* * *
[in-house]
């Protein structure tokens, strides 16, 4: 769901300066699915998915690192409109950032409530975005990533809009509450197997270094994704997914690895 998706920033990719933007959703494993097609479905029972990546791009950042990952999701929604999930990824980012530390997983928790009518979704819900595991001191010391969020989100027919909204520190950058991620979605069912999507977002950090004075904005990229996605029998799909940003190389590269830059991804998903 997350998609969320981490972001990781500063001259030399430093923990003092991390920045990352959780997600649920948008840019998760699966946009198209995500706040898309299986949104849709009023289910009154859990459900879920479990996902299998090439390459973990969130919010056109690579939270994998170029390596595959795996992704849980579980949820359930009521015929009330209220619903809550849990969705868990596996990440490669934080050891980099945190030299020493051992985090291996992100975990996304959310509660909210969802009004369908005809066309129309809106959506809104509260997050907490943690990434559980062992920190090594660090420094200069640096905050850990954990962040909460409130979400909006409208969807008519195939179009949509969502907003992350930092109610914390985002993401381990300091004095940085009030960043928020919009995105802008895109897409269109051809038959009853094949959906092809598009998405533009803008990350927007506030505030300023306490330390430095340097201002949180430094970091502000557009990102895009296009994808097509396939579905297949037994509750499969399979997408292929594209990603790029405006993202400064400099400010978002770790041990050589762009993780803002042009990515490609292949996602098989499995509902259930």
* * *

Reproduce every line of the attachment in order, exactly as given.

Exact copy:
[in-house]
């Protein structure tokens, strides 16, 4: 769901300066699915998915690192409109950032409530975005990533809009509450197997270094994704997914690895 998706920033990719933007959703494993097609479905029972990546791009950042990952999701929604999930990824980012530390997983928790009518979704819900595991001191010391969020989100027919909204520190950058991620979605069912999507977002950090004075904005990229996605029998799909940003190389590269830059991804998903 997350998609969320981490972001990781500063001259030399430093923990003092991390920045990352959780997600649920948008840019998760699966946009198209995500706040898309299986949104849709009023289910009154859990459900879920479990996902299998090439390459973990969130919010056109690579939270994998170029390596595959795996992704849980579980949820359930009521015929009330209220619903809550849990969705868990596996990440490669934080050891980099945190030299020493051992985090291996992100975990996304959310509660909210969802009004369908005809066309129309809106959506809104509260997050907490943690990434559980062992920190090594660090420094200069640096905050850990954990962040909460409130979400909006409208969807008519195939179009949509969502907003992350930092109610914390985002993401381990300091004095940085009030960043928020919009995105802008895109897409269109051809038959009853094949959906092809598009998405533009803008990350927007506030505030300023306490330390430095340097201002949180430094970091502000557009990102895009296009994808097509396939579905297949037994509750499969399979997408292929594209990603790029405006993202400064400099400010978002770790041990050589762009993780803002042009990515490609292949996602098989499995509902259930």